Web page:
"There was a man born among these Jews who claimed to be, or to be the son of, or to be ‘one with’, the Something which is at once the awful haunter of nature and the giver of the moral law..."
"A man can no more diminish God’s glory by refusing to worship Him than a lunatic can put out the sun by scribbling the word ‘darkness’ on the walls of his cell."
And probably the most famous quote from the book (in full):
“We can rest contentedly in our sins and in our stupidities; and anyone who has watched gluttons shovelling down the most exquisite foods as if they did not know what they were eating, will admit that we ignore even pleasure.
But pain insists on being attended to. God whispers to us in our pleasures, speaks in our conscience, but shouts in our pain: it is His megaphone to rouse a deaf world.”
I fully recognize these are strong quotes. It is my hope that I can always be known as someone with “strong beliefs, held humbly, curiously, and charitably,” for a worldview variation on the renowned investor Marc Andreessen’s popularized phrase.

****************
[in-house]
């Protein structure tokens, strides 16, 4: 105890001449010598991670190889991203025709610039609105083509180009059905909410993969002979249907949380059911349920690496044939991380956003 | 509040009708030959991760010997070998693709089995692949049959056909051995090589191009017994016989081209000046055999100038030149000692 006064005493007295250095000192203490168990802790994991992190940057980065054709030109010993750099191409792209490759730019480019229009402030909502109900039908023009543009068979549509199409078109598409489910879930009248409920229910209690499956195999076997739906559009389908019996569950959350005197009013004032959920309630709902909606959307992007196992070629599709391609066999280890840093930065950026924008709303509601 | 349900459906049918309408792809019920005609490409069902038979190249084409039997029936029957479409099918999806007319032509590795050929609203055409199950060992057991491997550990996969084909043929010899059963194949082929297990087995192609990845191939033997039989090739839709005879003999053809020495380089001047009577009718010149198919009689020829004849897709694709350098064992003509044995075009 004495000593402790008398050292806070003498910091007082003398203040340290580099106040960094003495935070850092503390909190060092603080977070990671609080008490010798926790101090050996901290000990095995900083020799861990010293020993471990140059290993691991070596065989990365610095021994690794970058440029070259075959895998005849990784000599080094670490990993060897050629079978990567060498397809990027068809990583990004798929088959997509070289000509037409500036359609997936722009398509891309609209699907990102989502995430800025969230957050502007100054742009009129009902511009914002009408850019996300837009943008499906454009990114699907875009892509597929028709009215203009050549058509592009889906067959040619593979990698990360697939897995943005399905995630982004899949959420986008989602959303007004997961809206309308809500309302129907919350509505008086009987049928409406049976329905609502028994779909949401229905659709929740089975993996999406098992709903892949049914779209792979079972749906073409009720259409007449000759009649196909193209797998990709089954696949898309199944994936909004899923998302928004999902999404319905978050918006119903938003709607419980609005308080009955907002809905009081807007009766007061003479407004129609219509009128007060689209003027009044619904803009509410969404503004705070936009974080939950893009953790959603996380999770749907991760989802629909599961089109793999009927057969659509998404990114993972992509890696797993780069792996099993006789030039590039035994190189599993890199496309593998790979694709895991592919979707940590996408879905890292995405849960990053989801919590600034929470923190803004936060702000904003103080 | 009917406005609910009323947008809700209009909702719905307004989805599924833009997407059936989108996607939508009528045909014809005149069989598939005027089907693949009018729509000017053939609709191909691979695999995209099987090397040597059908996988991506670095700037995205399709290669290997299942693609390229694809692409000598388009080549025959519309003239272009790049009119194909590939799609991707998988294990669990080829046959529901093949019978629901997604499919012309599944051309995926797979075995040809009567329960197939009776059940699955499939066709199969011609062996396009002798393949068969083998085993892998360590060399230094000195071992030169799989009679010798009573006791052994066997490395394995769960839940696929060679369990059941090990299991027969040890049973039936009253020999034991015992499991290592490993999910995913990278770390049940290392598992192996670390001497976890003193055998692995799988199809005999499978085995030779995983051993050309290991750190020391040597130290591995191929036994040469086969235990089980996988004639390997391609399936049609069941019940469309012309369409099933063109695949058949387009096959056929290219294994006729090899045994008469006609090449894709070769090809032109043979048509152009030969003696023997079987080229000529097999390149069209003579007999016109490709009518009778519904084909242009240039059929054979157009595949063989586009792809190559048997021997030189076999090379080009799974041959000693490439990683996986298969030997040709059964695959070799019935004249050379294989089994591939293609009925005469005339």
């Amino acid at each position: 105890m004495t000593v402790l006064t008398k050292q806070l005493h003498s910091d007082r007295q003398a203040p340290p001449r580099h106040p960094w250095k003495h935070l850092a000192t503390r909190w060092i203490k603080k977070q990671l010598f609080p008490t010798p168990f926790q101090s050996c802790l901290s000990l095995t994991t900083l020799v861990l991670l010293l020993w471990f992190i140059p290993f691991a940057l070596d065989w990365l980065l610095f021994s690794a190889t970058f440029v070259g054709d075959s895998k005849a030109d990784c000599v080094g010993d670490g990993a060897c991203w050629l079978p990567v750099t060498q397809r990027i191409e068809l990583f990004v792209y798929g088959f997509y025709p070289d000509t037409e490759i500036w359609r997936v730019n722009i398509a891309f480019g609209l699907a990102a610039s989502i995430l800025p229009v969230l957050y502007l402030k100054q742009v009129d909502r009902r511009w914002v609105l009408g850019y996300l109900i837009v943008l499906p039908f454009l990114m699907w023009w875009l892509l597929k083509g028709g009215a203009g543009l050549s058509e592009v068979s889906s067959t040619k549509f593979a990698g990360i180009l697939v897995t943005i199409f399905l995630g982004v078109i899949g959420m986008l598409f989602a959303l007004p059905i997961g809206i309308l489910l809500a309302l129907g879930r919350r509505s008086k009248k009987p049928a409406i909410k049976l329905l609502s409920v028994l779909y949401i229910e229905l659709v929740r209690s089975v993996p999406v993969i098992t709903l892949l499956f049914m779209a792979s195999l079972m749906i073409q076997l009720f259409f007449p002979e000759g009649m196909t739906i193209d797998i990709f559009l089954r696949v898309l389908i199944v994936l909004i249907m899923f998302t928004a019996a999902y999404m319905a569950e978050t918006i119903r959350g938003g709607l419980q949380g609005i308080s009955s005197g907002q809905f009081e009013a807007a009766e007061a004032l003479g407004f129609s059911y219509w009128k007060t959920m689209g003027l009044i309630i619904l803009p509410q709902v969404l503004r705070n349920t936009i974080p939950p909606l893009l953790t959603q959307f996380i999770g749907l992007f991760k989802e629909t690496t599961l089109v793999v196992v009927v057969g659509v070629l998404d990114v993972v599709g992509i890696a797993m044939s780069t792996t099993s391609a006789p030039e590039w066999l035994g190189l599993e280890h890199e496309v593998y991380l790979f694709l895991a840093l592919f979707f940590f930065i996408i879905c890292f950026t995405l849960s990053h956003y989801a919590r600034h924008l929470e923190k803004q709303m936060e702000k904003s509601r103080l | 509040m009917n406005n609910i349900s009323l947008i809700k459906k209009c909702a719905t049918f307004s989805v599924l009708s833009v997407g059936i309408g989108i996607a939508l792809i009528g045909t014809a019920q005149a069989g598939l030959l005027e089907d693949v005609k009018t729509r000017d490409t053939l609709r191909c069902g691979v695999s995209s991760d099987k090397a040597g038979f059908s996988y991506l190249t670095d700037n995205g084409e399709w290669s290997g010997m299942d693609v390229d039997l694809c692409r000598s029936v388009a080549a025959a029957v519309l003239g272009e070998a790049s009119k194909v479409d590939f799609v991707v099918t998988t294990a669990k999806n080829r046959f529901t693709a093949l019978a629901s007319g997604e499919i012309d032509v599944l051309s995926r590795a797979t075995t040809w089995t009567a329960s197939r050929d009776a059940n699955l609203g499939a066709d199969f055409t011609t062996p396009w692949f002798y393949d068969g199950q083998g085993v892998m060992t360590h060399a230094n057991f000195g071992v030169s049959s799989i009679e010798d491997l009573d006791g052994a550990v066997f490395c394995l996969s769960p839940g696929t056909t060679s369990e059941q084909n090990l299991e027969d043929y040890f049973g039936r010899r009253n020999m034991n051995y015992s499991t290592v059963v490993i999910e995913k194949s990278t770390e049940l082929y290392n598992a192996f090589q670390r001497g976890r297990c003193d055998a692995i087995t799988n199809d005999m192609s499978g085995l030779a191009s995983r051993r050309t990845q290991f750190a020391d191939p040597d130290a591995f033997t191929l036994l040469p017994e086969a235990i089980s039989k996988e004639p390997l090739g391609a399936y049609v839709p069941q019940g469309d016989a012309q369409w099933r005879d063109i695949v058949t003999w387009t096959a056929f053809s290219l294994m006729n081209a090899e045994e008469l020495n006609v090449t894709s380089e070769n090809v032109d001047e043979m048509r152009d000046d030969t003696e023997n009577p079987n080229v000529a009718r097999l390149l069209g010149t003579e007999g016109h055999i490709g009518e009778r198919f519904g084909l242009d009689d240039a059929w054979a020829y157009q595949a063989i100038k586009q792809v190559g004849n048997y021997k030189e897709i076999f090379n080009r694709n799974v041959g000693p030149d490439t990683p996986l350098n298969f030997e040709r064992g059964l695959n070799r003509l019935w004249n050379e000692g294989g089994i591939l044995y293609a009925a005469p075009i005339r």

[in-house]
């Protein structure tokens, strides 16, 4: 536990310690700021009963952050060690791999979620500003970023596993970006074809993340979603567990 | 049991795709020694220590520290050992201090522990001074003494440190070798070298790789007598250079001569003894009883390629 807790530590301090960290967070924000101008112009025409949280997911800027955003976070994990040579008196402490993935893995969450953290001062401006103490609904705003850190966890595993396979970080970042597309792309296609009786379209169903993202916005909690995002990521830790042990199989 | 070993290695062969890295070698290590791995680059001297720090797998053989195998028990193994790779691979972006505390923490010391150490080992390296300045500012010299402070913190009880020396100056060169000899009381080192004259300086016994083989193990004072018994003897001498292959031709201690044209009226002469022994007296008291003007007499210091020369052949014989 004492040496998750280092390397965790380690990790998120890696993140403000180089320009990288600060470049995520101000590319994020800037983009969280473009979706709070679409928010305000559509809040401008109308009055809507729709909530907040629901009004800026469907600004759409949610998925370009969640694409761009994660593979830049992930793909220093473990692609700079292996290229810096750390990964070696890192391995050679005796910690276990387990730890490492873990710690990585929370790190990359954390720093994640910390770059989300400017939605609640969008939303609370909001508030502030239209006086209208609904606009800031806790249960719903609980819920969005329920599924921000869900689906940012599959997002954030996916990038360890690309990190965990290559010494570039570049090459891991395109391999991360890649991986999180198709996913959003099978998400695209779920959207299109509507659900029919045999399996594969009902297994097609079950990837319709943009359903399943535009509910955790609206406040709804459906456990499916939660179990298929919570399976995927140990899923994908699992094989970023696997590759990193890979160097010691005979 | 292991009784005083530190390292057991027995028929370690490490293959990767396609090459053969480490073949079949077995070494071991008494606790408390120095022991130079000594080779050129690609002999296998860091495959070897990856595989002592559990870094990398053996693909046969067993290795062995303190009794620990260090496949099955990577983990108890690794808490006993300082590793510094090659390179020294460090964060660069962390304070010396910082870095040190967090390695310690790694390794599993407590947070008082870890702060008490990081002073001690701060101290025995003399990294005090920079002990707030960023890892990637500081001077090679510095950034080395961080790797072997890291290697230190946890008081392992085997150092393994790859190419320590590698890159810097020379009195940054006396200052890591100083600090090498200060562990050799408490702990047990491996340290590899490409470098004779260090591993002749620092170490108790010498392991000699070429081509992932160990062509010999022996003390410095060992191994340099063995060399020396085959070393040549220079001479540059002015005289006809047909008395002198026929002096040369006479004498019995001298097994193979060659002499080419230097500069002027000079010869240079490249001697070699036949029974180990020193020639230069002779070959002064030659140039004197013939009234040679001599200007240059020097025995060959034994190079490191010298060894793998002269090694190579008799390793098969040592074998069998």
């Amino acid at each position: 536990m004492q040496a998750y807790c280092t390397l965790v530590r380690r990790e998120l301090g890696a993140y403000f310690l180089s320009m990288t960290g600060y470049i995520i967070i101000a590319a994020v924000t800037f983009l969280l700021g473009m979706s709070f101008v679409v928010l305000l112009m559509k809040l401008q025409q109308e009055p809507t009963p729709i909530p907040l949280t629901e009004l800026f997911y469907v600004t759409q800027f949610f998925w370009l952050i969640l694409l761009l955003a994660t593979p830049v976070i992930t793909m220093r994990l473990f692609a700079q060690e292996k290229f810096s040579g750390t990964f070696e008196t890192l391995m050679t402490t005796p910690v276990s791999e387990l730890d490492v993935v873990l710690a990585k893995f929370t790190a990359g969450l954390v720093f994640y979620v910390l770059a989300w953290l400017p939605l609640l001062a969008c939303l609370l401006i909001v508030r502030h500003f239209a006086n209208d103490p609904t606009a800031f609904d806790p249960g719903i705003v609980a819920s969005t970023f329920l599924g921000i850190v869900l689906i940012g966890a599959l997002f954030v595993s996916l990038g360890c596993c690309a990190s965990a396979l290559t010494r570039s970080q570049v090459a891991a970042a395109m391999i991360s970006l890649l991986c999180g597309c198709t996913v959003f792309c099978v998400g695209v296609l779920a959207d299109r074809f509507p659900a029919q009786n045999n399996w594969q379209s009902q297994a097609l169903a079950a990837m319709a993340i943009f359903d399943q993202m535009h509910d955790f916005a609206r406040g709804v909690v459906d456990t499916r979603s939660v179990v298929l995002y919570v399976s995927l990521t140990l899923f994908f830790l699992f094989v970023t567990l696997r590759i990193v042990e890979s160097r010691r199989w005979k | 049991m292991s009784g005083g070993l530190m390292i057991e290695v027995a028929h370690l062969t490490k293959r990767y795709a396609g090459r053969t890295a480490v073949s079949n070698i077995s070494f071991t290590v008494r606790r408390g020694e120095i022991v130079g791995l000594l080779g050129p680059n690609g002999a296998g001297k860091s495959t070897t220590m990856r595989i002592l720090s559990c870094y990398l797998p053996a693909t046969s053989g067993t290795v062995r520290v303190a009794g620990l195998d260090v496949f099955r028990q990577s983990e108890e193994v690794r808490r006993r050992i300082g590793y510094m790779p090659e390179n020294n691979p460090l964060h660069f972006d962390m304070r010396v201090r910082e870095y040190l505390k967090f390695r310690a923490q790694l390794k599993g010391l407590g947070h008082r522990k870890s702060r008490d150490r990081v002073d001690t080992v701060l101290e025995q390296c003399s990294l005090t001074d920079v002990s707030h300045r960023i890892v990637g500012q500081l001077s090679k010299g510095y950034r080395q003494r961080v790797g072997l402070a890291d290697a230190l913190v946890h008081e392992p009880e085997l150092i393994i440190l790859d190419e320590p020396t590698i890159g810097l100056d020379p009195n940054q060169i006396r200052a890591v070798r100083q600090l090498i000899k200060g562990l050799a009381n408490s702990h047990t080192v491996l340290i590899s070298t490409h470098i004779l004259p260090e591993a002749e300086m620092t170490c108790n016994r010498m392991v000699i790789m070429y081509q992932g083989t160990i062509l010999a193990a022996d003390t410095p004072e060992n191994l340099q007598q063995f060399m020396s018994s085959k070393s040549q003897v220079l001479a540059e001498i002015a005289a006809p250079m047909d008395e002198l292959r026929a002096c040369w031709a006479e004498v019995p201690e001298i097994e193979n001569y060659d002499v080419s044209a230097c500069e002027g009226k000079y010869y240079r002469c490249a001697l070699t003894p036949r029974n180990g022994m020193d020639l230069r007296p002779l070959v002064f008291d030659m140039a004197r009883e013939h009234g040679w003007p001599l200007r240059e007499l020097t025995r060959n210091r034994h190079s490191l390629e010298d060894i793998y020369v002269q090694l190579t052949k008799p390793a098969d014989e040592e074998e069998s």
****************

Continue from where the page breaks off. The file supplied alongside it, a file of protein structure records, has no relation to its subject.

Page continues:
#2: Shoe Dog by Phil Knight
As the founder of Nike, it would be a surprise if Knight weren’t a great storyteller. Shoe Dog was enthralling. And especially so, since I was at this time both seriously considering a long career at Nike (leading me to work for the employee store my freshman summer) and also breaking into entrepreneurship/business in general.
#2 (tie): The Rise of Christianity by Rodney Stark
EDIT: I cannot believe it but I forgot about Augustine’s Confessions. I did this entry retroactively years later and based off my Goodreads where I had forgotten to add this book.
Brilliant. Today, all major religions have a geographical epicenter, often tied more to ethnicity, birth patterns, and culture than beliefs or intellect—a common critique of religion.
But one materially breaks this mold. Stark explores historical, environmental, and societal factors that led to the incredible proliferation of Christianity throughout the world—notably its contrast with belief systems of the day (Greek/Roman paganism and worship of the totalitarian emperor) and paradoxical growth despite very strong opposition against it. I also remember it going into Christianity’s place at the roots of just about every civil rights movement that has occurred since. It’s been awhile though since I’m writing this later. I’ll definitely read this book again.
#1: Confessions by Augustine
One of the most legendary books and authors of all history. When I read this, it was not at all hard to see why.
I will certainly read this at least three times. And I’m soon due for the second.
- Science and Religion by Gary Ferngren
- Screwtape Letters by C.S. Lewis
- A Critique of Richard Dawkin’s “The God Delusion”
Next years list → 2019